NASHVILLE, Tenn. (WTVF) — Not all sexual offenses can automatically land a defendant on the sex offender registry in Tennessee.
The state has a long list of convictions that warrant registering including sexual battery, aggravated rape and indecent exposure with three or more convictions. However, state laws can give the judge discretion to decide depending on certain charges such as statutory rape.
Clinton Gransden is one of two suspects in Maury County charged with sexual exploitation of a minor. They are accused of taking images of their criminal actions to multiple children and distributing them electronically. Officials are now asking if anyone has information on other potential victims to come forward.
Gransden was initially indicted for criminal responsibility of statutory rape but pleaded guilty to the lesser charge of facilitation of statutory rape. The Class A misdemeanor charge sentenced Gransden to nearly two years in county jail.
Some residents in Maury County questioned why Gransden was not on the sex offender registry. Defense attorney David Raybin said there is a reason for that.
"Statutory rape is one of the few sexual offenses where the judge has a discretion to put the person on the registry or not," Raybin told NewsChannel 5.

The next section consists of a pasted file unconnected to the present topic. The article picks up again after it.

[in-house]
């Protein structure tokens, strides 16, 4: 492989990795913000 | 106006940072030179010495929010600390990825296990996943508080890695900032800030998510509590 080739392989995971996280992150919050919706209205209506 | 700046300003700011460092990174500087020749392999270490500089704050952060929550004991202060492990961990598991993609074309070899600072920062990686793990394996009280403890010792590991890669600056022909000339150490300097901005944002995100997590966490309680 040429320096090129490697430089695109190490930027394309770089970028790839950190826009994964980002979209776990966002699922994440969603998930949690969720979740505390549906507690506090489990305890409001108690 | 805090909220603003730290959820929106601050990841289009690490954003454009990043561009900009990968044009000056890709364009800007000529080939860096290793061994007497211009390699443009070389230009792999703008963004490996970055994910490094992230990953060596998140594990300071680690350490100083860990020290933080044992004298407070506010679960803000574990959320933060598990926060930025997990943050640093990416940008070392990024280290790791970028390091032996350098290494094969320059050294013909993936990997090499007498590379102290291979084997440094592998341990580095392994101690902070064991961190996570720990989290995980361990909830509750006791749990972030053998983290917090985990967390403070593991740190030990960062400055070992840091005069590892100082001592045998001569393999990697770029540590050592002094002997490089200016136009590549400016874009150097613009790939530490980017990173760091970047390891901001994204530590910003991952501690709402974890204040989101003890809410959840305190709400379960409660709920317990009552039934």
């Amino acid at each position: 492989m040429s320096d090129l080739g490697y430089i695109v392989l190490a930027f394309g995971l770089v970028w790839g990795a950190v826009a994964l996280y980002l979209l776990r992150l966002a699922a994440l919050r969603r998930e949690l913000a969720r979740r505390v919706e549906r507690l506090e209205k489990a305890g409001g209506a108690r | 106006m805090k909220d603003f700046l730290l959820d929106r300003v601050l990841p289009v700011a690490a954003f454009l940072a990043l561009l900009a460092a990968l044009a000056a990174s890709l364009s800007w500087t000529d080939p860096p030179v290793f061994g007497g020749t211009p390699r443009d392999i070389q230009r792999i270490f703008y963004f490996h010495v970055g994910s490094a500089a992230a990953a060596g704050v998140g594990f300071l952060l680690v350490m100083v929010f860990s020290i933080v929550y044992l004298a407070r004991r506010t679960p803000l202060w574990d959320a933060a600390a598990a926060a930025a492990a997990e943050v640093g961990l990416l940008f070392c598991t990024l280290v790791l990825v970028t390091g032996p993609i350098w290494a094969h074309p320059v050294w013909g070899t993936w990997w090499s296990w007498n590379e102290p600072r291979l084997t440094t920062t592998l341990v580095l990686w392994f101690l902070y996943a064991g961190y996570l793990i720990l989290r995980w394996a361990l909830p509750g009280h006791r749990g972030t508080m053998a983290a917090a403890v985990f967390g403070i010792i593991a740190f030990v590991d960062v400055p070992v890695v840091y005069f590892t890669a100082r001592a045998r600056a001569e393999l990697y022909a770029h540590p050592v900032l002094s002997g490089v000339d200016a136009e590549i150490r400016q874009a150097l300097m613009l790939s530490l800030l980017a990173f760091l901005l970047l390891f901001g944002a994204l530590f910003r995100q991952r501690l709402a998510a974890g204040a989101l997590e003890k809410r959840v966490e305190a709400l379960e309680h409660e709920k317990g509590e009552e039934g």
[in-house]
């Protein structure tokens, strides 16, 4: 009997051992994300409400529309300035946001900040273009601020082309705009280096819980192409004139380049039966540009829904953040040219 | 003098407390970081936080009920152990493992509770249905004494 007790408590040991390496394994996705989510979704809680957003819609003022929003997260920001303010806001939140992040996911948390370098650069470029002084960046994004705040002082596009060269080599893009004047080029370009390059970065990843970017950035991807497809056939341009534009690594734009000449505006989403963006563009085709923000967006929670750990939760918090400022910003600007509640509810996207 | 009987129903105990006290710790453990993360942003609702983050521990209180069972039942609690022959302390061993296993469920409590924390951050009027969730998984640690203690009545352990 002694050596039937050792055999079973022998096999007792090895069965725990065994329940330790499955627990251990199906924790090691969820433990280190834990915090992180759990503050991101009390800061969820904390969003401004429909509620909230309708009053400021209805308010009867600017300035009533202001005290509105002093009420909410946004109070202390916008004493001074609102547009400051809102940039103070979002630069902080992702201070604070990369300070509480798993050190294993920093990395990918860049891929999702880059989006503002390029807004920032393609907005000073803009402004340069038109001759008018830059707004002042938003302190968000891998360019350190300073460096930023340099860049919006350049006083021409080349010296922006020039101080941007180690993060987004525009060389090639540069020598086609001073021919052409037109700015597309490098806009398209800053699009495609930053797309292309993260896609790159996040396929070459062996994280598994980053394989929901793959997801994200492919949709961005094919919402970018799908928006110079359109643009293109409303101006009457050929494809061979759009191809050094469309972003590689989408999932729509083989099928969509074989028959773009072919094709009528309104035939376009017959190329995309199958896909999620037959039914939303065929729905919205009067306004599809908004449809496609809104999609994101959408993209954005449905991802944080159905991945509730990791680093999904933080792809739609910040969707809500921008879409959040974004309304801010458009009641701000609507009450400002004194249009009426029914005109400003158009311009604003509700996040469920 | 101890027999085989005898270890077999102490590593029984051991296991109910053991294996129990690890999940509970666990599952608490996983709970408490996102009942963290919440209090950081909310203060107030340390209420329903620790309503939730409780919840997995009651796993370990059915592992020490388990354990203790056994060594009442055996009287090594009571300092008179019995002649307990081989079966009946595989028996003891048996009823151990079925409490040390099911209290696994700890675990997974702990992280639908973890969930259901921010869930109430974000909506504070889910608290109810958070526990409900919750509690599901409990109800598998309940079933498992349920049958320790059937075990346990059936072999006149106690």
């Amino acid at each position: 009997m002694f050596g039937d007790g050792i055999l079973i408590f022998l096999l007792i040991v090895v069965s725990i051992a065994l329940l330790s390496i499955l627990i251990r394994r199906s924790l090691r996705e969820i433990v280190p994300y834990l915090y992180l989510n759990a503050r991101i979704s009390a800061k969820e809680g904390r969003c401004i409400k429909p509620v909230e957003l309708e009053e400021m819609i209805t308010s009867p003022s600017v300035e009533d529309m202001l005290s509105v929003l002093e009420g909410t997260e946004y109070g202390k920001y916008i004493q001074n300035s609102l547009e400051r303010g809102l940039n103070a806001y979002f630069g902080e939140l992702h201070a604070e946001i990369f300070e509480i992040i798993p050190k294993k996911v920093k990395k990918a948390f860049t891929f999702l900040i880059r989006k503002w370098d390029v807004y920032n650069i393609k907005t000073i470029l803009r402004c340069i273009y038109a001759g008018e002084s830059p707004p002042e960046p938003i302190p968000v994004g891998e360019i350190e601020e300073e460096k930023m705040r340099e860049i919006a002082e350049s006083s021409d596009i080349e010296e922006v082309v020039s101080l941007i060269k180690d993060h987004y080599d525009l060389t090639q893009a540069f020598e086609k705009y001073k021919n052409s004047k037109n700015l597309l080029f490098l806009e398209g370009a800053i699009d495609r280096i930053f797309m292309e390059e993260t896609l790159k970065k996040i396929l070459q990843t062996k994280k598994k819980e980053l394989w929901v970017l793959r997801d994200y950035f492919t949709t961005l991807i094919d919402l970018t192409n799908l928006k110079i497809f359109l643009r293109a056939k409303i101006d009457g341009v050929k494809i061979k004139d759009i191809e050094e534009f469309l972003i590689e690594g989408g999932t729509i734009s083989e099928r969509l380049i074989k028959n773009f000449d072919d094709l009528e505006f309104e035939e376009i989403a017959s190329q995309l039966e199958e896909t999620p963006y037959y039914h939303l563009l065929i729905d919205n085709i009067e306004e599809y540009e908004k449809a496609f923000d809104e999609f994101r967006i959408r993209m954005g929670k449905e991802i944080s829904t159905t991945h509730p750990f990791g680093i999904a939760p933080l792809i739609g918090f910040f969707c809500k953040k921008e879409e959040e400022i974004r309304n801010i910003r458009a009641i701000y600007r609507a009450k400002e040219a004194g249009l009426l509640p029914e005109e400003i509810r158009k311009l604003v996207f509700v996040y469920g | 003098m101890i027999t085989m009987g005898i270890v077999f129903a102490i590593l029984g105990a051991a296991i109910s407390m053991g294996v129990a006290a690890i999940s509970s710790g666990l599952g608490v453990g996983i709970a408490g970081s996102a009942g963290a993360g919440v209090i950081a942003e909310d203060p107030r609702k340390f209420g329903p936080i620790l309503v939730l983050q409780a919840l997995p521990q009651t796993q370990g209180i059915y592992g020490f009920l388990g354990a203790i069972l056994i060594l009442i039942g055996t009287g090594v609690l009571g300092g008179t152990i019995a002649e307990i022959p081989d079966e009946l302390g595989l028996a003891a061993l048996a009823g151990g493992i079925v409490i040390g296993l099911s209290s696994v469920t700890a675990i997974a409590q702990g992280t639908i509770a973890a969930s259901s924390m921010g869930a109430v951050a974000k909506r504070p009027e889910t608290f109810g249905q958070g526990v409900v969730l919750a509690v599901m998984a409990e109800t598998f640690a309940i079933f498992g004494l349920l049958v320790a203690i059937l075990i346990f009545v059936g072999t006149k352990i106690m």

Whether someone is facilitating or not, Raybin said it all relies on the specific charge. Statutory rape is different because the law usually considers it was consensual.
If the statutory rape is not aggravated, that means the age difference between the victim and defendant is not more than four years. Raybin said that may not justify having the defendant on the sex offender registry for a decade or longer.
If the person was involved in an aggravated statutory rape case, the defendant is more than 10 years older than the victim. The judge has no discretion and the suspect would have to be registered.
In Tennessee, there are 13,000 active registered sex offenders. To learn more about the law, click on this link.